DEAR AMY: I have two girls in the seventh and ninth grades. I love them dearly and often worry about their whereabouts. I would like to install one of those GPS location-tracking programs on their cellphones, but my wife says that it is deceitful to do it without telling them. Telling them would probably compromise the technology. My wife would rather believe them and trust their explanation. I don’t see “trust” as being the issue if they don’t come home one night.
I would like to know where they are instead of relying upon where they say they are. So what do you advise on the electronic monitoring of minor children? -- Concerned in Wisconsin
DEAR CONCERNED: I am completely, totally and utterly opposed to installing tracking or monitoring technology on kids’ devices without their knowledge. This sort of tracking device can create unintended and dangerous consequences. For instance, let’s imagine the worst happens and your child is abducted. This tracking technology can easily be used to throw anyone searching off course, wasting valuable time.
Most important, it creates the dangerous illusion and a false sense of security that you can use technology in place of teaching values and instead of doing the hard parenting work of trusting and verifying.
You cannot use technology to mitigate the work (or risks) of parenting. Your kids need to believe that you expect them to be truthful, and if they are not you will find out and they will bear the consequences.
You should confirm their whereabouts the old-fashioned way — by getting to know their friends, calling other parents to verify plans, and by driving them from place to place and occasionally showing up early.
For a professional perspective on issues of trust, safety and security, read security expert Gavin de Becker’s important book, “Protecting the Gift: Keeping Children and Teenagers Safe (and Parents Sane)” (2000, Dell). I once interviewed de Becker on the topic of tracking devices for kids and he stressed that these devices help suppress the greatest safety tool humans possess: our instincts.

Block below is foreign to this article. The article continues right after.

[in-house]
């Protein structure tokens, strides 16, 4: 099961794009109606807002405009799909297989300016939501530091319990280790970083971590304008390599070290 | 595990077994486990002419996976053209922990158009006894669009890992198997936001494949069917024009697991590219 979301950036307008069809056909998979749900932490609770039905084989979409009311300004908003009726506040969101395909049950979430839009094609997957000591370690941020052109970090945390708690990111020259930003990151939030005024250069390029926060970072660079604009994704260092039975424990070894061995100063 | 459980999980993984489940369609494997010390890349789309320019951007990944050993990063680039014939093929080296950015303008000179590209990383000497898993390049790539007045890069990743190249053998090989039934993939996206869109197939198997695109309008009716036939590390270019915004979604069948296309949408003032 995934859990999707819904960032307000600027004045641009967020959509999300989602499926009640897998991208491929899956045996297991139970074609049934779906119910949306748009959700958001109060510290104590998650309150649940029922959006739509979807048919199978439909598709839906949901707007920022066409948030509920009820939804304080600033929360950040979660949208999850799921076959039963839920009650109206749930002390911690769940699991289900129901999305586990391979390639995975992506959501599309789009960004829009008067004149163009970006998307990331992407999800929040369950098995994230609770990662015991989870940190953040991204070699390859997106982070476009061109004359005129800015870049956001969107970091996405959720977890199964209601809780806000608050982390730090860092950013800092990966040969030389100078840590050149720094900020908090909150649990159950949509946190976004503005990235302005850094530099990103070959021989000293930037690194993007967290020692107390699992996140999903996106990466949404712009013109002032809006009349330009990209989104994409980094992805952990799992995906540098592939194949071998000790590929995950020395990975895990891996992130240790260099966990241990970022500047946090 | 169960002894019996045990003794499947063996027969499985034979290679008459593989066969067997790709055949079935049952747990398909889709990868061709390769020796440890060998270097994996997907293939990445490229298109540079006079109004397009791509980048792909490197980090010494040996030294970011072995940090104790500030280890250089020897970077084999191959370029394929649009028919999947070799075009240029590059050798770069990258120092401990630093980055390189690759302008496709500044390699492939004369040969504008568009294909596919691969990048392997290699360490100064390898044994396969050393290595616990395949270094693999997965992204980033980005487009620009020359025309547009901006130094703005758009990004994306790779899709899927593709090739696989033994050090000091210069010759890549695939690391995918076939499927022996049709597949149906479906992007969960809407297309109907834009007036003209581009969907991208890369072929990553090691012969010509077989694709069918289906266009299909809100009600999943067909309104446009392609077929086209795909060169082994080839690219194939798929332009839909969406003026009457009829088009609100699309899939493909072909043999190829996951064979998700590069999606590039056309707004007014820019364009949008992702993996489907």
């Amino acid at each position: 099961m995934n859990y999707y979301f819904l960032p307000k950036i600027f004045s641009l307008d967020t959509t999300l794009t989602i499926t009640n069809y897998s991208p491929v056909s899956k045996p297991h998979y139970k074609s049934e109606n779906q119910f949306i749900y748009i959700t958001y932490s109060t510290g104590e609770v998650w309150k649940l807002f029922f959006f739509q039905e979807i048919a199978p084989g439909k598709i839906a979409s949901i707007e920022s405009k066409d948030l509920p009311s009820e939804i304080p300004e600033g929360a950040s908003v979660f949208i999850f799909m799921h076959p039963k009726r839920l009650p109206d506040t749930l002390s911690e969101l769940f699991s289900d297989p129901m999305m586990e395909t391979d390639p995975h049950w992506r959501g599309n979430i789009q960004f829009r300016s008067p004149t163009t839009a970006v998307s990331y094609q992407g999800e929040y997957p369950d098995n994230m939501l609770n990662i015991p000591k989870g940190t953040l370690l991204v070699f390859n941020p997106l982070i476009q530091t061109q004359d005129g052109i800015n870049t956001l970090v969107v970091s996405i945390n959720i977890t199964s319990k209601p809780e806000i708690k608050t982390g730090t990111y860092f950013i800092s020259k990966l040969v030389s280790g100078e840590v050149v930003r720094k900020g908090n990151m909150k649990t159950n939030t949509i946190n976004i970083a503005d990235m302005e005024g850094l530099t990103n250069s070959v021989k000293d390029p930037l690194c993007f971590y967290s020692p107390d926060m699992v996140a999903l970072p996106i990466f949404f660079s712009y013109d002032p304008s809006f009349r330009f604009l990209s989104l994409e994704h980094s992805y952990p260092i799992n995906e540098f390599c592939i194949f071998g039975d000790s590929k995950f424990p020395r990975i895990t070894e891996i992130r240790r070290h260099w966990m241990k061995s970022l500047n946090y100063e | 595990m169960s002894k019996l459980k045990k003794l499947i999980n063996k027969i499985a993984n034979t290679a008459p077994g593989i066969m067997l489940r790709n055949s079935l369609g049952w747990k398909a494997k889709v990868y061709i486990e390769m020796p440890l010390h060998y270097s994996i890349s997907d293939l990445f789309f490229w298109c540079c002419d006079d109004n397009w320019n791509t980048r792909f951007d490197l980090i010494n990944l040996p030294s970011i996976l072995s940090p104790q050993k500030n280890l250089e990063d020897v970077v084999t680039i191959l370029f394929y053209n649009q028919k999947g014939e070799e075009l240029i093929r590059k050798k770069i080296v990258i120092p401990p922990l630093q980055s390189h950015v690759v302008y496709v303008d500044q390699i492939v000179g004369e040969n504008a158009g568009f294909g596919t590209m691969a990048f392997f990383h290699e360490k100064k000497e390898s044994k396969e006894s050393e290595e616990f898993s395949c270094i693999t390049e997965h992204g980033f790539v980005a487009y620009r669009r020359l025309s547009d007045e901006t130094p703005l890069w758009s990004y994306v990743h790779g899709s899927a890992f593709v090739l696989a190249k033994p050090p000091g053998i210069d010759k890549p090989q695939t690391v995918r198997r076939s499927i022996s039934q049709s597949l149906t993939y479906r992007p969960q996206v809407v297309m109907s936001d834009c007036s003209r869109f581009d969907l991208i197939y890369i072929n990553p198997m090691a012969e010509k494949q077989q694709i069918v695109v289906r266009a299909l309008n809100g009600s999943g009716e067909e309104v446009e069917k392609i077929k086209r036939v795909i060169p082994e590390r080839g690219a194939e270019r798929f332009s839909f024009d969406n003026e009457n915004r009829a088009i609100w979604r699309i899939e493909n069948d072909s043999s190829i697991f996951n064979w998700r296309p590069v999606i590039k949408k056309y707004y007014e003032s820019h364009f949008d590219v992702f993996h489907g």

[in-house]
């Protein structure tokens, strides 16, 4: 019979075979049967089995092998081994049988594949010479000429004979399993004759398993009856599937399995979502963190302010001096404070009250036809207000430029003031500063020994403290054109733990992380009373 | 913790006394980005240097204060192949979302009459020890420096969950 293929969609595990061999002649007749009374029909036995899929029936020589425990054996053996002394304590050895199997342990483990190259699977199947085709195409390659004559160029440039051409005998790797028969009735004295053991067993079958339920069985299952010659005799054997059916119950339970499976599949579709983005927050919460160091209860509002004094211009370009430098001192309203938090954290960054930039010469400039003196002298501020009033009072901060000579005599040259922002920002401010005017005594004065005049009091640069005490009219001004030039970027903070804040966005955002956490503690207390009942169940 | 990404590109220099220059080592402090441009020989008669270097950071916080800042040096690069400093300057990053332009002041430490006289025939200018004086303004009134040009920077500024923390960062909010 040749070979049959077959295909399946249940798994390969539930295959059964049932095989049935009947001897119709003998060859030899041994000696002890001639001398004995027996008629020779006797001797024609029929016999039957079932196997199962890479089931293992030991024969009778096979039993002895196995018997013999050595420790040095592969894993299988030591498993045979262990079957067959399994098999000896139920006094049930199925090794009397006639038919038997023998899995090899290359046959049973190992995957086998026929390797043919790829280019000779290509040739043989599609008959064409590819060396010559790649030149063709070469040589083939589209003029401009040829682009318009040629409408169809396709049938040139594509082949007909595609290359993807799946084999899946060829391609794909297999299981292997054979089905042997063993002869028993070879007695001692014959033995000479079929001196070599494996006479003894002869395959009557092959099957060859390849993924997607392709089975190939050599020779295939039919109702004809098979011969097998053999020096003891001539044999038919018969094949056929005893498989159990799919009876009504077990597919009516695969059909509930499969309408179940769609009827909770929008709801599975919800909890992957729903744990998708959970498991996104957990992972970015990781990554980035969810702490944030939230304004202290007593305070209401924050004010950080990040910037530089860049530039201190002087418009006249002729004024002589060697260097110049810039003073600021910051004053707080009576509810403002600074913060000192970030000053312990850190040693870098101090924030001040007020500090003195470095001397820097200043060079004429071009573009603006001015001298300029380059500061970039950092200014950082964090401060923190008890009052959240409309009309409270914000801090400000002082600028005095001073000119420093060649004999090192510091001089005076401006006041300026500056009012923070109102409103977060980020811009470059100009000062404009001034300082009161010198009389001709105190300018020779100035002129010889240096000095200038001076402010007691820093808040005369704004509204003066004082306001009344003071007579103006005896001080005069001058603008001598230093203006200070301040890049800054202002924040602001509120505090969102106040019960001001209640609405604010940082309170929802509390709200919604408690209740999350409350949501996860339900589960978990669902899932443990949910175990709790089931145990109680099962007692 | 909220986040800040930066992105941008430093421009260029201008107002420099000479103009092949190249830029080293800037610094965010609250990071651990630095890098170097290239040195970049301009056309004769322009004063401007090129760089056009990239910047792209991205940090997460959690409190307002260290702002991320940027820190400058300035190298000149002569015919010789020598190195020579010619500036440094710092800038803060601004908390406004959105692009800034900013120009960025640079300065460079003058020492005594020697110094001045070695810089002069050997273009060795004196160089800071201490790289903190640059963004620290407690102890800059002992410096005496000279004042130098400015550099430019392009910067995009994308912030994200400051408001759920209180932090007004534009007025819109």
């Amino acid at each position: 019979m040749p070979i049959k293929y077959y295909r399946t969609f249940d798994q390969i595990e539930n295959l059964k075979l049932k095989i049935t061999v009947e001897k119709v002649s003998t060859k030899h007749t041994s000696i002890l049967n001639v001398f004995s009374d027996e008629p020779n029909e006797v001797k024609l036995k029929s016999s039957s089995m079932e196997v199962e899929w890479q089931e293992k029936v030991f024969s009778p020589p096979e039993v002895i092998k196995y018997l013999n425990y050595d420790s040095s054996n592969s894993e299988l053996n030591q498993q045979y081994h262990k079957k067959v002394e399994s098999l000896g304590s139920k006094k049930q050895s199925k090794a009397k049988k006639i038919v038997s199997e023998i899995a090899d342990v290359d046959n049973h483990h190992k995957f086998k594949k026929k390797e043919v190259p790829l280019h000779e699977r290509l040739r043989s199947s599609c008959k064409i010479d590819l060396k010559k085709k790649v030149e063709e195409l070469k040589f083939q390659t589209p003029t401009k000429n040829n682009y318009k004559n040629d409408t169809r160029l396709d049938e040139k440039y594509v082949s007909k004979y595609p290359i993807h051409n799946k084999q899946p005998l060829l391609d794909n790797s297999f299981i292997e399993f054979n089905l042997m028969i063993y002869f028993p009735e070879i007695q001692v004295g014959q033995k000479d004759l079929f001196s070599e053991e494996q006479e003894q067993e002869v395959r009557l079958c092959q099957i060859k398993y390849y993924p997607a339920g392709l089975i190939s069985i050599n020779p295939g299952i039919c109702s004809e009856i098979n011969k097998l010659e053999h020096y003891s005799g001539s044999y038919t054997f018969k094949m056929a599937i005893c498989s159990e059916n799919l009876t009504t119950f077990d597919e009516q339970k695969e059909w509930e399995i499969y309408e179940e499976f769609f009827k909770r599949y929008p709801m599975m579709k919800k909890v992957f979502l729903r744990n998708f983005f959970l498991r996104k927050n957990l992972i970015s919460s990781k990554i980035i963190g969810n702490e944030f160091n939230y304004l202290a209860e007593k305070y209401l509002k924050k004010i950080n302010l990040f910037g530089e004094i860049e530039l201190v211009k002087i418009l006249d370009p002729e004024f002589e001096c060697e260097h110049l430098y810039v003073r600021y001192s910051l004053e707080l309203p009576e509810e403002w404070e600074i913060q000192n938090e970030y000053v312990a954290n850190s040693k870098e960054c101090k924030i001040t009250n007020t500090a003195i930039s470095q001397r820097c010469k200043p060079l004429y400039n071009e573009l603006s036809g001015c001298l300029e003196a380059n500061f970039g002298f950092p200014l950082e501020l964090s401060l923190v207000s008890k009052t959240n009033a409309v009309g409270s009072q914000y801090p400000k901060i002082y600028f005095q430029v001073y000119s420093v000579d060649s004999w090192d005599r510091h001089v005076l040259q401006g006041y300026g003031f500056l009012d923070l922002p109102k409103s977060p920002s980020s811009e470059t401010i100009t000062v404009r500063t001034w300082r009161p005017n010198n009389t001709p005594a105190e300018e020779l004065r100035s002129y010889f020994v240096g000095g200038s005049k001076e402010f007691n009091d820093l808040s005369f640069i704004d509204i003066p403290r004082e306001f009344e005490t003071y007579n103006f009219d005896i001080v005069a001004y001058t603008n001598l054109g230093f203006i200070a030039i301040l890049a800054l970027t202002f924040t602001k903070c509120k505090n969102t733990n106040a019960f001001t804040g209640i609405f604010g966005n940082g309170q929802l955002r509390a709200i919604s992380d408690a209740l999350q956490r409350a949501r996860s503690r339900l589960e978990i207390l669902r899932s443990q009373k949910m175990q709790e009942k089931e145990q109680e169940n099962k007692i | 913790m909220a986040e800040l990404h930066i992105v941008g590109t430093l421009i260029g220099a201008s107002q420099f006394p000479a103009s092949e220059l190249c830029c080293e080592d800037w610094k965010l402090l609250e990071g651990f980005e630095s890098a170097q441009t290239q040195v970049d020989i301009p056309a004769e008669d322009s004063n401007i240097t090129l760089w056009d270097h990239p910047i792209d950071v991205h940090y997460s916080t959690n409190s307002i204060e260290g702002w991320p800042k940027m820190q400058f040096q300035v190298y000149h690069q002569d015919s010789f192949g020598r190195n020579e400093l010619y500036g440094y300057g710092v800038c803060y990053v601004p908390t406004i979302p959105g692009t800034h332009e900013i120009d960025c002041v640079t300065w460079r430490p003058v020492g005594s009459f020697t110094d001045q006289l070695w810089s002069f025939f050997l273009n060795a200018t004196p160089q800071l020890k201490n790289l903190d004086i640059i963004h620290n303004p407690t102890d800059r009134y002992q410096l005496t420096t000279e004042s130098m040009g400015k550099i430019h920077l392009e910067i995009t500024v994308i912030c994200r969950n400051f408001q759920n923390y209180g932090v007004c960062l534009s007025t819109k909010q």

DEAR AMY: I’m stressed about Christmas and it isn’t even Thanksgiving yet! We have a large family and a large extended family. We have invited everyone over to our house on Christmas Day for dinner.
We love having them for dinner — our house is packed to the limit — but we feel weird having them sit around while we open our gifts to one another. Shouldn’t they leave when we start opening our gifts? And shouldn’t they contribute to the meal? None of them do.
Can you give me some direction, please? -- Stressed
DEAR STRESSED: I agree that it is quite awkward, and just a little rude, to perform your gift exchange and open gifts in front of guests (unless you are at a bridal or baby shower).
The answer seems obvious: You should schedule your large family dinner to happen after, not before, your gift exchange. That way you won’t feel compelled to kick people out of your house in order to rip into your own presents.
If your Christmas Day schedule is too crazy to fit everything in, you might want to have a mellower gift exchange with your immediate family on Christmas Eve.
Your holiday guests might not know what to contribute to a holiday meal. If you want them to pitch in, you’ll have to give them some direction. Ask for something easy to prepare and transport and trust that your guests will do their best.
DEAR AMY: Regarding your advice for “Confused,” the high school daughter with an early curfew, I had the same problem with a curfew laid down by my parents; there was no discussion allowed.
I ended up leaving early, sad, resentful and walking a mile and a half home alone in the dark, when walking later with friends would have been safer. I did not make that mistake with my daughter, and she turned out just fine. -- B. Nelson
DEAR B: I agree that one advantage to letting “Confused” stay to the end of the dance is that it could be safer for her to leave when everybody else does.
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